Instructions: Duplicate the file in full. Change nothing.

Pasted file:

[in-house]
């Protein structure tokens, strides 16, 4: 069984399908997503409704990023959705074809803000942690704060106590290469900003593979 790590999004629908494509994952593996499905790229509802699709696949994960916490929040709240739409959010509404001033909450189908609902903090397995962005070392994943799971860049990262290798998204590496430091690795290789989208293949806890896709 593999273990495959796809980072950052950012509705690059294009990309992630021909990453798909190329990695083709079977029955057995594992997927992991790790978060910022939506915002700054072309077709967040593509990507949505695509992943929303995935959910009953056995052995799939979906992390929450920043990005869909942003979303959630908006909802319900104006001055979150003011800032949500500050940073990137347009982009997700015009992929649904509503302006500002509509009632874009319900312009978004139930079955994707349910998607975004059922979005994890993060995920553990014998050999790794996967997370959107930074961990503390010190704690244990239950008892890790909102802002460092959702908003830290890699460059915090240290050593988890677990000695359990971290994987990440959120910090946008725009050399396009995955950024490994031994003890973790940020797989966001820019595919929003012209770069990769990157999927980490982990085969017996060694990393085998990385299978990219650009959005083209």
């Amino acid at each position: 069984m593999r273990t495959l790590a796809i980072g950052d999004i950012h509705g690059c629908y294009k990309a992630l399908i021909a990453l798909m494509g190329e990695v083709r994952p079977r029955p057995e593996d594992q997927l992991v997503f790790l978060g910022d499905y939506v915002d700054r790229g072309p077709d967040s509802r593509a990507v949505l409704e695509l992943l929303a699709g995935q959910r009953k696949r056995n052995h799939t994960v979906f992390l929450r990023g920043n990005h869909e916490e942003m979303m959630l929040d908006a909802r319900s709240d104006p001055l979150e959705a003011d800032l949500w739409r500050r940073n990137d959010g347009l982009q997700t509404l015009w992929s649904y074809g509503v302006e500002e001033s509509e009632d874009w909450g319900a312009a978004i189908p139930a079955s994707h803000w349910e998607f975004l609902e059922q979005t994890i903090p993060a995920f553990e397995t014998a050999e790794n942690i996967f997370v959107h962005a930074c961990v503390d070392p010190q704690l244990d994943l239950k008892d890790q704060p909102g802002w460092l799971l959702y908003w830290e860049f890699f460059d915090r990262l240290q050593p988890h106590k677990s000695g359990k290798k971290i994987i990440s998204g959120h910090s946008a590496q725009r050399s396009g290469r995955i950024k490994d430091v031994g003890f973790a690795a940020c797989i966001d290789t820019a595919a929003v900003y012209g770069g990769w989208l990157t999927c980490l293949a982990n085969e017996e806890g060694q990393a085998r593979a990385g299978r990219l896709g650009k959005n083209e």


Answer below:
[in-house]
């Protein structure tokens, strides 16, 4: 069984399908997503409704990023959705074809803000942690704060106590290469900003593979 790590999004629908494509994952593996499905790229509802699709696949994960916490929040709240739409959010509404001033909450189908609902903090397995962005070392994943799971860049990262290798998204590496430091690795290789989208293949806890896709 593999273990495959796809980072950052950012509705690059294009990309992630021909990453798909190329990695083709079977029955057995594992997927992991790790978060910022939506915002700054072309077709967040593509990507949505695509992943929303995935959910009953056995052995799939979906992390929450920043990005869909942003979303959630908006909802319900104006001055979150003011800032949500500050940073990137347009982009997700015009992929649904509503302006500002509509009632874009319900312009978004139930079955994707349910998607975004059922979005994890993060995920553990014998050999790794996967997370959107930074961990503390010190704690244990239950008892890790909102802002460092959702908003830290890699460059915090240290050593988890677990000695359990971290994987990440959120910090946008725009050399396009995955950024490994031994003890973790940020797989966001820019595919929003012209770069990769990157999927980490982990085969017996060694990393085998990385299978990219650009959005083209």
């Amino acid at each position: 069984m593999r273990t495959l790590a796809i980072g950052d999004i950012h509705g690059c629908y294009k990309a992630l399908i021909a990453l798909m494509g190329e990695v083709r994952p079977r029955p057995e593996d594992q997927l992991v997503f790790l978060g910022d499905y939506v915002d700054r790229g072309p077709d967040s509802r593509a990507v949505l409704e695509l992943l929303a699709g995935q959910r009953k696949r056995n052995h799939t994960v979906f992390l929450r990023g920043n990005h869909e916490e942003m979303m959630l929040d908006a909802r319900s709240d104006p001055l979150e959705a003011d800032l949500w739409r500050r940073n990137d959010g347009l982009q997700t509404l015009w992929s649904y074809g509503v302006e500002e001033s509509e009632d874009w909450g319900a312009a978004i189908p139930a079955s994707h803000w349910e998607f975004l609902e059922q979005t994890i903090p993060a995920f553990e397995t014998a050999e790794n942690i996967f997370v959107h962005a930074c961990v503390d070392p010190q704690l244990d994943l239950k008892d890790q704060p909102g802002w460092l799971l959702y908003w830290e860049f890699f460059d915090r990262l240290q050593p988890h106590k677990s000695g359990k290798k971290i994987i990440s998204g959120h910090s946008a590496q725009r050399s396009g290469r995955i950024k490994d430091v031994g003890f973790a690795a940020c797989i966001d290789t820019a595919a929003v900003y012209g770069g990769w989208l990157t999927c980490l293949a982990n085969e017996e806890g060694q990393a085998r593979a990385g299978r990219l896709g650009k959005n083209e």